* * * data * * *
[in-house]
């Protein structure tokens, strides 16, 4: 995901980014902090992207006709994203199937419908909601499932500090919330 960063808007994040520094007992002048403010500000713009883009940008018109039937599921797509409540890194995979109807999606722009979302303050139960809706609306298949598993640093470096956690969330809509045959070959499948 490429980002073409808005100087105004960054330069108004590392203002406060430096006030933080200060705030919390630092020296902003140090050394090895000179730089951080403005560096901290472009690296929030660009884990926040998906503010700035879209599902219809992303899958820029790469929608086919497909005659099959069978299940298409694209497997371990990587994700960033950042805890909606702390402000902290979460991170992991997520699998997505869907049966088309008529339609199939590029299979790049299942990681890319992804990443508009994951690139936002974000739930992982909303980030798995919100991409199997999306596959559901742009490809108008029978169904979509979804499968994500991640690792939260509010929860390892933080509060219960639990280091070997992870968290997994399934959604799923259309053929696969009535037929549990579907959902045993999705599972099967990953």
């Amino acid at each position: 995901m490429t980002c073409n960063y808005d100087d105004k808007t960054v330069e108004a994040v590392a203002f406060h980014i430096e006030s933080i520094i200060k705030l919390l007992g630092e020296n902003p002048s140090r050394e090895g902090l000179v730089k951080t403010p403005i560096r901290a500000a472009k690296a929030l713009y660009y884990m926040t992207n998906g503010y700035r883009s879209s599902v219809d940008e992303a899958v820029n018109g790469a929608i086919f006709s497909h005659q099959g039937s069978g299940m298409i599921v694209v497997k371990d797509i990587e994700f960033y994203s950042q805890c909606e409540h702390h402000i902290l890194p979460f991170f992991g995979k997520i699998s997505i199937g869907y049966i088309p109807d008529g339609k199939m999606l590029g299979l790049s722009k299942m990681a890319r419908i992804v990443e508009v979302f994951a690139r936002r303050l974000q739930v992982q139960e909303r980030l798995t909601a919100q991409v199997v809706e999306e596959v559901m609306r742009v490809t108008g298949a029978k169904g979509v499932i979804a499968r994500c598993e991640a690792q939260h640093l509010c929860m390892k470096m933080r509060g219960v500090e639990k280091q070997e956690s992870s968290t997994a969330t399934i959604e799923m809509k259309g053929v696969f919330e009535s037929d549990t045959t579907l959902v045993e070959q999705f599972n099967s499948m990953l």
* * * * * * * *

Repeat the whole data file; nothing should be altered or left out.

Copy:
[in-house]
């Protein structure tokens, strides 16, 4: 995901980014902090992207006709994203199937419908909601499932500090919330 960063808007994040520094007992002048403010500000713009883009940008018109039937599921797509409540890194995979109807999606722009979302303050139960809706609306298949598993640093470096956690969330809509045959070959499948 490429980002073409808005100087105004960054330069108004590392203002406060430096006030933080200060705030919390630092020296902003140090050394090895000179730089951080403005560096901290472009690296929030660009884990926040998906503010700035879209599902219809992303899958820029790469929608086919497909005659099959069978299940298409694209497997371990990587994700960033950042805890909606702390402000902290979460991170992991997520699998997505869907049966088309008529339609199939590029299979790049299942990681890319992804990443508009994951690139936002974000739930992982909303980030798995919100991409199997999306596959559901742009490809108008029978169904979509979804499968994500991640690792939260509010929860390892933080509060219960639990280091070997992870968290997994399934959604799923259309053929696969009535037929549990579907959902045993999705599972099967990953």
């Amino acid at each position: 995901m490429t980002c073409n960063y808005d100087d105004k808007t960054v330069e108004a994040v590392a203002f406060h980014i430096e006030s933080i520094i200060k705030l919390l007992g630092e020296n902003p002048s140090r050394e090895g902090l000179v730089k951080t403010p403005i560096r901290a500000a472009k690296a929030l713009y660009y884990m926040t992207n998906g503010y700035r883009s879209s599902v219809d940008e992303a899958v820029n018109g790469a929608i086919f006709s497909h005659q099959g039937s069978g299940m298409i599921v694209v497997k371990d797509i990587e994700f960033y994203s950042q805890c909606e409540h702390h402000i902290l890194p979460f991170f992991g995979k997520i699998s997505i199937g869907y049966i088309p109807d008529g339609k199939m999606l590029g299979l790049s722009k299942m990681a890319r419908i992804v990443e508009v979302f994951a690139r936002r303050l974000q739930v992982q139960e909303r980030l798995t909601a919100q991409v199997v809706e999306e596959v559901m609306r742009v490809t108008g298949a029978k169904g979509v499932i979804a499968r994500c598993e991640a690792q939260h640093l509010c929860m390892k470096m933080r509060g219960v500090e639990k280091q070997e956690s992870s968290t997994a969330t399934i959604e799923m809509k259309g053929v696969f919330e009535s037929d549990t045959t579907l959902v045993e070959q999705f599972n099967s499948m990953l």